13. I love you tons, Scott, and my life is great because you're part of it. But I still don't agree with you.

    SGA/SSA are institutional tools. Certain institutional websites prove that point clearly and unequivocally and through these obscene terms, reinforce the fact that we are afflicted, not quite normal, definitely not whole.

    What message does that send to young men and women trying to get their arms around lives that they recognize don't fit the "norm"?

    Admittedly, the terms may be used to deny, but make no mistake, they are also there to degrade and demean. They keep us in our place.

    My point is that we should be taking control of the language rather than allowing those who oppose our cause to do so. We would still be using Miss and Mrs. today instead of Ms if the feminists hadn't done just that.

    I want every man and woman struggling with their sexual identity to know unequivocally that regardless of what they are, they are good and whole and loved. The terms SSA/SGA do not send that message. In the end they say simply that we are not well, we are not whole, and we have only limited value in the sight of God.

  14. If we're going to "take control of the language" then why are we letting "institutional websites" "who oppose our cause" define the terms?

    They don't get to say that "gay" means "has sex with men", and they shouldn't get to impose any implied affliction on the term "SSA".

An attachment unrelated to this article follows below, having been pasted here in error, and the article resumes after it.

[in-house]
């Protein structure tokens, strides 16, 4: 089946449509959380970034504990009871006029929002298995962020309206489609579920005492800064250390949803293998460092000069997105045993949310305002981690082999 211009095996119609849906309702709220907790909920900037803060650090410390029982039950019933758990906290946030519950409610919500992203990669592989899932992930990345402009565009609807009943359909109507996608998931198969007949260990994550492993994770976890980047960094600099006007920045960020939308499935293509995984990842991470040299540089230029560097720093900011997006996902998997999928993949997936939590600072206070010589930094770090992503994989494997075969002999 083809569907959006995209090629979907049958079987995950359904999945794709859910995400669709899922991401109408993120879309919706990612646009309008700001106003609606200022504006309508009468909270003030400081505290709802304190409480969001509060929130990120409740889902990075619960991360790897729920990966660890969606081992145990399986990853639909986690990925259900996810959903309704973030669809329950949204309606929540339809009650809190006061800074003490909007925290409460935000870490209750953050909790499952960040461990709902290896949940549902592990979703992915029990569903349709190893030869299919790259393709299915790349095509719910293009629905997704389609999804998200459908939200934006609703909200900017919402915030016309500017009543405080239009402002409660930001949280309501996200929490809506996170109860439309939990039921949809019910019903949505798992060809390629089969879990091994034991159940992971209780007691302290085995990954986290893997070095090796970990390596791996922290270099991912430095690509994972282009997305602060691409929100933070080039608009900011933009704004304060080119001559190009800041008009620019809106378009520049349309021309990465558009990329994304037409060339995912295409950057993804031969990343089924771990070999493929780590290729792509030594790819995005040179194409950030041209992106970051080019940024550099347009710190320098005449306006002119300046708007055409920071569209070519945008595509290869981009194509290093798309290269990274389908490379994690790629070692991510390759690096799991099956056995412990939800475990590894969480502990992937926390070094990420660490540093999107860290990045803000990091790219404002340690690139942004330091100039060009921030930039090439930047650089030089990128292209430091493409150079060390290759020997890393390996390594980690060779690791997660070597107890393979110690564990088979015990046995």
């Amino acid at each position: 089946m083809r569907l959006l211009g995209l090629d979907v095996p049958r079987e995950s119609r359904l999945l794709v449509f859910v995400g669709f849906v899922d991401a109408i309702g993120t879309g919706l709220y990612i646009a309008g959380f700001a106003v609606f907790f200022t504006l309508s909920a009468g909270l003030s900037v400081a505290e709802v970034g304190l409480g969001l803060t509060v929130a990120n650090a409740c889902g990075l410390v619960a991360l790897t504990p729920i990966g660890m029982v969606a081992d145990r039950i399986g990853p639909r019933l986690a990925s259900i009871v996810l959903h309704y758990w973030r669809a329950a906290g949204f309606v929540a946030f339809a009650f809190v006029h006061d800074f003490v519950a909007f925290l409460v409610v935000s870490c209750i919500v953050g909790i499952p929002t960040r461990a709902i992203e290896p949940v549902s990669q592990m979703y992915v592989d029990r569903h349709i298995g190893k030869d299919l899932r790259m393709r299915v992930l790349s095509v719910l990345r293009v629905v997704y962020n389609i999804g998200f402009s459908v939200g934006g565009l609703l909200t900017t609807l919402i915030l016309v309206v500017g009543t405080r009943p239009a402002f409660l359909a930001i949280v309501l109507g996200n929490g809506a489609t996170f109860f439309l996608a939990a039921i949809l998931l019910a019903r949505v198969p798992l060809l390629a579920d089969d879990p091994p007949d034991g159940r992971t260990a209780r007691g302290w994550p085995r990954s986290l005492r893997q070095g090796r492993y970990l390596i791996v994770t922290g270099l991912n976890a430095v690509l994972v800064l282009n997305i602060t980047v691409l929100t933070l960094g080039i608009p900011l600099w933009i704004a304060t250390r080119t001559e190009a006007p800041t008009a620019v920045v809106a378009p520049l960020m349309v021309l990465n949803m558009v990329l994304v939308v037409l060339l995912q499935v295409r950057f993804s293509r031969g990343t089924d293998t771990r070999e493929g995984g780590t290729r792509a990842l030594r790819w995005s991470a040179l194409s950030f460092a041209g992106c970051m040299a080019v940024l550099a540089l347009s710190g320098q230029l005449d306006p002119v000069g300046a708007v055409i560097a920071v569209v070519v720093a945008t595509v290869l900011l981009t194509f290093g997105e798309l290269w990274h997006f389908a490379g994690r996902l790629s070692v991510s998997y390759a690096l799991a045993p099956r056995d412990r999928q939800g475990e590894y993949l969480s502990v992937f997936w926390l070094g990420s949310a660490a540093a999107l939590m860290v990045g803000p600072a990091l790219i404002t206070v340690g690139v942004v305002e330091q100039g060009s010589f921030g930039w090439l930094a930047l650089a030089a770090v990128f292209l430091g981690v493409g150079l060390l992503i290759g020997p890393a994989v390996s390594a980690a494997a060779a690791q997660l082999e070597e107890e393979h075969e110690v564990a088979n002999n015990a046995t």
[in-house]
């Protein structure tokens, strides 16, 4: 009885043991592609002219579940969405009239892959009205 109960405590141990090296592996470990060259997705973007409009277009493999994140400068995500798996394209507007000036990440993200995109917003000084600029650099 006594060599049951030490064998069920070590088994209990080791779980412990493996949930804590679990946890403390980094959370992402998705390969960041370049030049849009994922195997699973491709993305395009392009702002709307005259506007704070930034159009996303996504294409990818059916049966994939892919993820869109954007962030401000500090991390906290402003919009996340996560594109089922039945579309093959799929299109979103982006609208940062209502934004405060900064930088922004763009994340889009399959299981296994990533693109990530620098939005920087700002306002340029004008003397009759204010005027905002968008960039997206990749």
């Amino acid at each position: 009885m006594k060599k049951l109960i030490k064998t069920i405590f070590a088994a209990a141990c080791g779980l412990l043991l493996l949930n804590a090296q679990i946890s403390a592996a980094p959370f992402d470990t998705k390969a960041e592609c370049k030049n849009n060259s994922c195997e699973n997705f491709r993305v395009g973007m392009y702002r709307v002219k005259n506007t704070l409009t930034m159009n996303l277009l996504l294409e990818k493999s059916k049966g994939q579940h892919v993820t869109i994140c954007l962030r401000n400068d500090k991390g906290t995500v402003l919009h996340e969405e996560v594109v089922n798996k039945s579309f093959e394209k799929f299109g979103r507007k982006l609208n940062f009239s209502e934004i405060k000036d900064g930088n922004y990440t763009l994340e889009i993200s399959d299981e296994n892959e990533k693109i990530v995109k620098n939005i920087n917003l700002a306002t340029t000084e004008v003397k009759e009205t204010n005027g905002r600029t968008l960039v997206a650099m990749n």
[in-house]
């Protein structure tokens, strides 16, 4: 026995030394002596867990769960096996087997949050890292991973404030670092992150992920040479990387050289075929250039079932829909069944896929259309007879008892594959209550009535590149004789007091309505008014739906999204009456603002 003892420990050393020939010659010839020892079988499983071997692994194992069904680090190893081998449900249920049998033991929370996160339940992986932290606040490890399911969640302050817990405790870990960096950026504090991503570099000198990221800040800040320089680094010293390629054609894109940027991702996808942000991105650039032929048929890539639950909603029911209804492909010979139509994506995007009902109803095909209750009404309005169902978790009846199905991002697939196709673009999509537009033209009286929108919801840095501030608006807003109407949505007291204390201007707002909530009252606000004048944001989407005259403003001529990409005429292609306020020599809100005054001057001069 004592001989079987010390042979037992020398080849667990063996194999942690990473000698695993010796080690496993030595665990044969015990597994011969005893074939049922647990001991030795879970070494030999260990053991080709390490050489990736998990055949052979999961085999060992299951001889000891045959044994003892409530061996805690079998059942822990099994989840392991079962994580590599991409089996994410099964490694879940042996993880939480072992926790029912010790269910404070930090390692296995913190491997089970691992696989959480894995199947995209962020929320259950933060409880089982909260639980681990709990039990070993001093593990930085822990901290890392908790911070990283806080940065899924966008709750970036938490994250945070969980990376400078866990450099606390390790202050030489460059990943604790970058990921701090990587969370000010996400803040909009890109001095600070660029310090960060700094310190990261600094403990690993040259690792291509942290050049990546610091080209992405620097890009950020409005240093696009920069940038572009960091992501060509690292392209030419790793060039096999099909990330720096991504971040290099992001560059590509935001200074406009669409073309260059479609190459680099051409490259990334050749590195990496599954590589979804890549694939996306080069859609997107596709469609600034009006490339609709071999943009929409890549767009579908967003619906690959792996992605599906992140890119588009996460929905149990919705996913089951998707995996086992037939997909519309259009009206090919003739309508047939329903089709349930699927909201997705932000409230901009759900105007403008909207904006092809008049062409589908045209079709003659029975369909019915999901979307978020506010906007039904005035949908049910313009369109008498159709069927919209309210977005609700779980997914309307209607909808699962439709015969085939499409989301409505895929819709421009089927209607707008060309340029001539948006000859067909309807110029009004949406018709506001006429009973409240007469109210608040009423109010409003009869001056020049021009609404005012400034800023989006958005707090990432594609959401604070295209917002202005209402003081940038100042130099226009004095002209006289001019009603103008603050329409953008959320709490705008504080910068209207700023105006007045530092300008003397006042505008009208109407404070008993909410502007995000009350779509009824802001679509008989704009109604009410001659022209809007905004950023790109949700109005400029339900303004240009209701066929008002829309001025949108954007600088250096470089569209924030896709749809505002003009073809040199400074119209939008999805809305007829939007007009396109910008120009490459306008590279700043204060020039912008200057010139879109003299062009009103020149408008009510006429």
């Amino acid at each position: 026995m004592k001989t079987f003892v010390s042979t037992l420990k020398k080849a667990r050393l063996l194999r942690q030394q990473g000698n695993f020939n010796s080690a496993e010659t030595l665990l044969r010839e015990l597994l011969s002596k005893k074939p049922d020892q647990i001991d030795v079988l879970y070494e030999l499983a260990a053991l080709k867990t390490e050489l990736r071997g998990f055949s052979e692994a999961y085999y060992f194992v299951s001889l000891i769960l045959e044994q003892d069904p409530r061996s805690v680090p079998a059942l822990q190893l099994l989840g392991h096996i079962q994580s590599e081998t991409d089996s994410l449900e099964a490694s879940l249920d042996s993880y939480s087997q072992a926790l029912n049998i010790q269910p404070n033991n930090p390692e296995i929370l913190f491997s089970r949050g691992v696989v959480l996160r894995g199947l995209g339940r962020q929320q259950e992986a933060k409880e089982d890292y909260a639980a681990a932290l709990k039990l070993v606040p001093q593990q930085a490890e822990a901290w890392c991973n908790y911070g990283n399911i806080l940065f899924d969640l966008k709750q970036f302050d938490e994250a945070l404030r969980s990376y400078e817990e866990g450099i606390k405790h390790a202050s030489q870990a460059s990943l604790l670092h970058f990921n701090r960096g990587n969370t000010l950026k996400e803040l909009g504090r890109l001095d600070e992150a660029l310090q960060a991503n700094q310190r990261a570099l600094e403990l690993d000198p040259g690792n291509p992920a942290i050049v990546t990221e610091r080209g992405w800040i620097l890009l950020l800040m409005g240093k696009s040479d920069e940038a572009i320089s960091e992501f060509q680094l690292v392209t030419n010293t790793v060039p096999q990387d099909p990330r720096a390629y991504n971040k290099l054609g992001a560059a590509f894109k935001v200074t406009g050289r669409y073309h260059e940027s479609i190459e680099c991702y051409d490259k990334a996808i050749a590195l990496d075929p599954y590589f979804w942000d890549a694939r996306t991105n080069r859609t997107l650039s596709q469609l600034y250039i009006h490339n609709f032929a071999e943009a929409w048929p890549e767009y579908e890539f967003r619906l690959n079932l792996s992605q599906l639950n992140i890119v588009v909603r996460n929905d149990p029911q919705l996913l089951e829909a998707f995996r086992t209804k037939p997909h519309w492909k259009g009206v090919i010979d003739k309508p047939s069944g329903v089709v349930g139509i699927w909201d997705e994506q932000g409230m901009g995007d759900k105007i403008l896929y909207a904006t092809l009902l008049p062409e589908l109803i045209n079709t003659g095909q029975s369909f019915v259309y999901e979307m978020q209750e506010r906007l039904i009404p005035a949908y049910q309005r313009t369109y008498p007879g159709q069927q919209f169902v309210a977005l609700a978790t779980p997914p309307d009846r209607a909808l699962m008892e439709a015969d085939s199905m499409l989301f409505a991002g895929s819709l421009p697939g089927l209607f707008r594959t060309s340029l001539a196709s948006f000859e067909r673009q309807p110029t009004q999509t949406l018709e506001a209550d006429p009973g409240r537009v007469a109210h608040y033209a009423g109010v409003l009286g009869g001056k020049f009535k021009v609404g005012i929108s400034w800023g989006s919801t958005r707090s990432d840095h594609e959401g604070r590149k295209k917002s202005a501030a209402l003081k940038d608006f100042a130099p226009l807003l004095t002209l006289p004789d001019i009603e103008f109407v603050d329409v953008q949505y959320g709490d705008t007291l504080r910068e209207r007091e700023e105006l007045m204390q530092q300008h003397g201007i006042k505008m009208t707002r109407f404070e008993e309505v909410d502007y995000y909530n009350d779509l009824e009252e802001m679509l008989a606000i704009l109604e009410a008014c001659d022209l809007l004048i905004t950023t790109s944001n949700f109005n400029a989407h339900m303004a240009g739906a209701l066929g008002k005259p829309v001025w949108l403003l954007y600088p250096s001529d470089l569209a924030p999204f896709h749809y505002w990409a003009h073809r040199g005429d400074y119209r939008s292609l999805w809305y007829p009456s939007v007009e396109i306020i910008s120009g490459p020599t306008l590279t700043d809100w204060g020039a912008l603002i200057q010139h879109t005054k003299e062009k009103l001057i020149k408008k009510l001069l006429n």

The fact is, I am same-sex attracted. That term is unwieldy, and I much prefer the simpler and more universally understood "gay" myself, but I won't begrudge those who, for whatever reasons, are not (yet) comfortable applying that term to themselves.

    I want gay people to know that they are good and whole and loved, too. Perhaps "SSA" and "SGA" don't do a great job of portraying that. But we can get that message across without criticizing the poor soul who's at least taken that tentative first step to self-acceptance.

    Telling them "your use of the term 'SSA' to define yourself is 'unacceptable'" isn't the most positive approach, I don't think. :)

  15. Let's hot tub tonight, Scott. This would be a fun discussion to carry on in warm water. Let me know if you can do it. Anyone else who's up for a soak and a talk, let me know.

  16. Not everybody who is "same-sex attracted" is gay. I will continue to use that term because I don't drink the Kool-Aid the LDS church is serving about homosexuality.

  17. Not everybody who is "same-sex attracted" is gay.

    I'm curious about this statement... Everyone has their own definitions for these terms. Can you tell me what the distinction is in your mind?